Pope Francis has hit out at the global financial system and the deregulation of financial markets for the "cult of money" and blamed it for causing growing inequality across the world.
In his first major speech on the six-year-old financial crisis, Francis told ambassadors at the Vatican that world leaders needed to reform the global financial system to make it more ethical and concerned for the common good.
"Money has to serve, not to rule," Francis said.
The 76-year-old Argentinian pope blamed a culture of greed for the widening gap between a rich minority and a poor majority.
"While the income of a minority is increasing exponentially, that of the majority is crumbling," he said.
"This imbalance is due to ideologies promoting markets' absolute freedom and financial speculation, which prevent governments from exercising their right to control [on financial institutions] for the common good," Francis said.
"Nowadays human beings are considered as expendable consumer goods."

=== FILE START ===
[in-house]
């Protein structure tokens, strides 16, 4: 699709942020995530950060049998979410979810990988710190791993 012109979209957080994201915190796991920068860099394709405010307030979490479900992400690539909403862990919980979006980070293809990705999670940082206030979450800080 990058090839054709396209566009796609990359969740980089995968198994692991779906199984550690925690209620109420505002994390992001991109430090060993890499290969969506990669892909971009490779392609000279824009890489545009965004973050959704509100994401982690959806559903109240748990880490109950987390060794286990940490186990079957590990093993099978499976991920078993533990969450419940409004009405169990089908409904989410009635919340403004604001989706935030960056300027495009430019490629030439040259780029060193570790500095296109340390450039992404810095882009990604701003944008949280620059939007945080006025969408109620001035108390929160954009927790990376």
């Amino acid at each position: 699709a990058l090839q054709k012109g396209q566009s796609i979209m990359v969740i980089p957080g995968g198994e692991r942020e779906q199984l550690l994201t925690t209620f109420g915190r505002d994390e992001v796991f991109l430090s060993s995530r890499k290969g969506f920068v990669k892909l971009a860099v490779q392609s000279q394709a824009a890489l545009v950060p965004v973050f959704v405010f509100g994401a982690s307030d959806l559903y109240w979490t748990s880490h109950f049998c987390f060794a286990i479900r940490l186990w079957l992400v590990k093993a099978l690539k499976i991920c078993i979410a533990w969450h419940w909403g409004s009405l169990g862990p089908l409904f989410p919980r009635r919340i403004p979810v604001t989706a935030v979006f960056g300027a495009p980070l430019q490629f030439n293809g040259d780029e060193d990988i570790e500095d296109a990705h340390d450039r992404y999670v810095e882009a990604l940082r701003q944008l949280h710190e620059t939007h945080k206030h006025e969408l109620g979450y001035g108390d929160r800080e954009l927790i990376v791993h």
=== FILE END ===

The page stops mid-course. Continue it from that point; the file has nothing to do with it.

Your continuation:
In his speech, the former Buenos Aires cardinal Jorge Bergoglio slammed corruption, tax evasion and the invisible tyranny of market laws.
"We cannot be part-time Christians. We should seek to live our faith at every moment of every day," he later tweeted from his account, @Pontifex.
Bergoglio, who succeeded Pope Emeritus Benedict XVI in March, took the name of Francis from St Francis of Assisi, saying that the founder of the Franciscan Order's devotion to the poor should work as an example for the whole Catholic Church from the top down.
"The Pope loves everyone, rich and poor alike, but the Pope has the duty, in Christ's name, to remind the rich to help the poor, to respect them, to promote them," Francis concluded.